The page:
February saw the highest monthly jobs gain in Oregon since November 1996. But local economist Patrick Emerson argues that we still have a tough climb ahead of us.
By Patrick Emerson
The February numbers are out and Oregon’s jobs picture looks much better, though not enough to disabuse me of the belief that though we are indeed in recovery mode, it is still going to be a climb out.
The unemployment rate is still at a quite high 10.2%, but the number of new jobs created was a very robust 9,800 on a seasonally adjusted basis. This is the highest monthly jobs gain in Oregon since November 1996. The unemployment rate is of course a function of supply and demand and the supply of those looking for jobs in increasing with demand so it’ll be hard to make a serious dent in it quickly, but the jobs numbers have been good for 5 months now, and it is this number that is the important one upon which to focus. Finally some very good news about the Oregon economy.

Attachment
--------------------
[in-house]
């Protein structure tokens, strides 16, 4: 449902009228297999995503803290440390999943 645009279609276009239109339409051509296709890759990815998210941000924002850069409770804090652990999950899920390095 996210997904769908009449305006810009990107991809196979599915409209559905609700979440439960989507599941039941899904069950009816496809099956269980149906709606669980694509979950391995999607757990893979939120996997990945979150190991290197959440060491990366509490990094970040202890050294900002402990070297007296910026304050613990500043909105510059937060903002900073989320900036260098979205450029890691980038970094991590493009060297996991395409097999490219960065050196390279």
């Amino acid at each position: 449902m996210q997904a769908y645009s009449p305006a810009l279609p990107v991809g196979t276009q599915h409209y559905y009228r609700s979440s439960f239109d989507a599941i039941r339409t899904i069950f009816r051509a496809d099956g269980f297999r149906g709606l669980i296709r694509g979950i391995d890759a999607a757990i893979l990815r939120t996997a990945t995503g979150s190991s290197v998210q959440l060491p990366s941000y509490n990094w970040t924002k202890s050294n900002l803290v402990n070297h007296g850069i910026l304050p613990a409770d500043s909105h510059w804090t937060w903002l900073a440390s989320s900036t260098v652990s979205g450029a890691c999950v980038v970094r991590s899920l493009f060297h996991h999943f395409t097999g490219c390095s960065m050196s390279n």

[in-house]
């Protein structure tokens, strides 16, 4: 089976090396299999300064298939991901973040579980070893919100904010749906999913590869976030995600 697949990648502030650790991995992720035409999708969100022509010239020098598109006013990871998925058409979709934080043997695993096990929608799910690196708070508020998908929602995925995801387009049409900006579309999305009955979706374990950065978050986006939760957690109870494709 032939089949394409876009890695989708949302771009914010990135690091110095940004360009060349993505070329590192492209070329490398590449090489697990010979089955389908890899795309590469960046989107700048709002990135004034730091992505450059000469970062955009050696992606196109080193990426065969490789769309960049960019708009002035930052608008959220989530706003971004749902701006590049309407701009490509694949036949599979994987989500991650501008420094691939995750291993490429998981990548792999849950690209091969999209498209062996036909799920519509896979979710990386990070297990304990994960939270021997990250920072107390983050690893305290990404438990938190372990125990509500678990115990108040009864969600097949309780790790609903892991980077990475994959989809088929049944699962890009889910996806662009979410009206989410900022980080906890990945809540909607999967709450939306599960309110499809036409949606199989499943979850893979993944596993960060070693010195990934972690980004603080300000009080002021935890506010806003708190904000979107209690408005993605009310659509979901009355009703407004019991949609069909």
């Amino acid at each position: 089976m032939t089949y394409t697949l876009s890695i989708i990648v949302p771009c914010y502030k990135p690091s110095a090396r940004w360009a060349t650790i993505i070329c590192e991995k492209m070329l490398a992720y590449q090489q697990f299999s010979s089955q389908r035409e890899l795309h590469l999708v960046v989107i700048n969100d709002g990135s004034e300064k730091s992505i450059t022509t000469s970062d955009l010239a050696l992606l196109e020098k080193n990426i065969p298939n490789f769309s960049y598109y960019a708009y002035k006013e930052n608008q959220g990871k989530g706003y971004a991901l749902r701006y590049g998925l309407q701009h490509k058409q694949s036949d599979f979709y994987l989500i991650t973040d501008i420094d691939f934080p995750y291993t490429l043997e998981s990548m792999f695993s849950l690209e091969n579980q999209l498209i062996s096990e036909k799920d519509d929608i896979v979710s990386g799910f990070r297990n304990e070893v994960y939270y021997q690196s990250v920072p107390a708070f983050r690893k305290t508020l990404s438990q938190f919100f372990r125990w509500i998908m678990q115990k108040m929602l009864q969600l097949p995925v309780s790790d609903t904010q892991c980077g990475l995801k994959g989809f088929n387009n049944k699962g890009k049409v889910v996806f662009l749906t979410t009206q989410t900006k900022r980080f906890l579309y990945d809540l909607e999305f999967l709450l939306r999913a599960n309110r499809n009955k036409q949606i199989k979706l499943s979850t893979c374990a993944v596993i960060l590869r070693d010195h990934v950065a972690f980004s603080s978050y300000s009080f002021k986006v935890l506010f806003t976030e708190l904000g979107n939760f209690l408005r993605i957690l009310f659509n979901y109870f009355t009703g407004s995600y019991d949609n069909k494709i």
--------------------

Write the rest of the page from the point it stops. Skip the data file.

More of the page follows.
Here is a picture of the jobs numbers:
One reason to temper enthusiasm is the terrible catastrophe in Japan, which will not help matters as it is one of the top destinations for our exports and the Port of Portland still handles a number of cars and other goods going to and coming from Japan. Graphs showing Oregon Exports by Country from 1997 to 2010 taken from a post at the Office of Economic Analysis Blog show that Japan remains a crucial trading partner.
Turmoil in the Middle East and the related surge in oil prices is not helping speed the recovery either. So the moral of the story is that things are getting better, but still slowly and we still have a long climb ahead.